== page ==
Wildlife, and its role in the propagation of infectious diseases is already aided by nasty unnatural factors such as poaching and illegal wildlife trade supported by the large wildlife products market in Asia. China’s appetite for Civet-meat for instance, according to Dell’Amore’s article, led to a sudden outbreak of severe acute respiratory syndrome (SARS) which reached epidemic levels in 2002.

Dr Richard Leakey, in his statement against proposals to legalize bushmeat, cited the spread of these dangerous diseases as a good reason not to allow the killing and eating of wild animals. It is now even more imperative not to allow bushmeat hunting and trade given that climate change, a much more complex problem, has reared its ugly head into an already deteriorating situation.

This is a two pronged problem now. When bushmeat and climate change combine forces, then woe betide planet earth. Estimates of how much these disease outbreaks can cost have already been done, and it is pretty obvious that they are costlier than the credit crunch and collapsing banks. For instance, WCS says that “avian influenza and several other livestock diseases that have reemerged since the mid-1990s have caused an estimated $100 billion in losses to the global economy.”

Three things come to my mind right now: one, we have to adopt sustainable living as humans to reduce the severity of climate change and its effects; two, now more than ever, we have to safeguard our wildlife for they are our early warning systems against outbreaks of these deadly diseases; and three, bushmeat trade has to come to an end – and there is no question of whether it is legal or illegal.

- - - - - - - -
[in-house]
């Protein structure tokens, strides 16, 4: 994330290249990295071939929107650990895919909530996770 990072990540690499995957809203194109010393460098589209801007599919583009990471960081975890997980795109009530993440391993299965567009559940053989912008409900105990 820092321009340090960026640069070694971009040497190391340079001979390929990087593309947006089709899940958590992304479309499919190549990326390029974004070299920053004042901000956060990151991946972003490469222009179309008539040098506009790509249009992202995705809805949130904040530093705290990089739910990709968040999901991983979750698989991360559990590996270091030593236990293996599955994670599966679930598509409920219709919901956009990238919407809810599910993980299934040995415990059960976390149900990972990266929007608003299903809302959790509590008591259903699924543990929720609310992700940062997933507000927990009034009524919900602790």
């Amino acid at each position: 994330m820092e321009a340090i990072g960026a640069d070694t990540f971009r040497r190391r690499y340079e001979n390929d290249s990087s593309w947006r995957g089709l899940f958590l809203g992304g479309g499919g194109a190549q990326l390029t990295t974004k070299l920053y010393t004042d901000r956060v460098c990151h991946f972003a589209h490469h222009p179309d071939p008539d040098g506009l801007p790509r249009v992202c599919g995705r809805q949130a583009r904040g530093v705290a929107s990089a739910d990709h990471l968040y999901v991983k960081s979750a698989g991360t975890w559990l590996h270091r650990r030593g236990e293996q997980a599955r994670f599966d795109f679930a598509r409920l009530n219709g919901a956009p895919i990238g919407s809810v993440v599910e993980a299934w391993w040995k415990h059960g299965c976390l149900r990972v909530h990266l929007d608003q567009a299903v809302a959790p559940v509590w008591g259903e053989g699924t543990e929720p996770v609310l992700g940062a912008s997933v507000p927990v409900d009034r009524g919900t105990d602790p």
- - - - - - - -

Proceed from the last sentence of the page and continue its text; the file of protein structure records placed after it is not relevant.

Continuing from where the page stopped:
What is your take on this matter?

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9 comments on “The “Deadly Dozen”: Climate change, wildlife and disease

  1. Great post Maina. What really bothers me is that everyone agrees that saving tropical wildlife is a global priority but there’s hardly any funding available for this. Europe and USA lost most of their mega fauna a while ago and more is spent there on saving a few endangered species than is spent on saving species that are yet to become endangered. I’m also a bit skeptical about using wildlife as a means of early warning for diseases …there’s hardly wildlife monitoring going on so how would we get that data?

  2. sheryl, washington, dc on said:

    Frankly, and this is an unpopular opinion, an epidemic among humans may be just what this planet needs to put ecosystems back into balance. It appears to me that we’re again using non-human animals to better our own condition – monitoring them for infectious diseases – instead of realizing and treasuring them for _them_. Why must our respect for non-human animals always involve some benefit to human animals?

    s.

  3. I personally support the conservation of wildlife for wildlife’s sake. But the rest of humanity is quite myopic and they cannot see why we should conserve wildlife without the humans gaining anything (read financially) from it. Humans and animals have equal rights to this earth – in my view – and none should commercialize the other. Those who came up with the rationale to see wildlife as an early warning system must have been driven by desperate observation of human myopia. The only good thing that comes out of this notion – as I see it – is that wildlife health will be monitored and there will be more investment in keeping wildlife wild.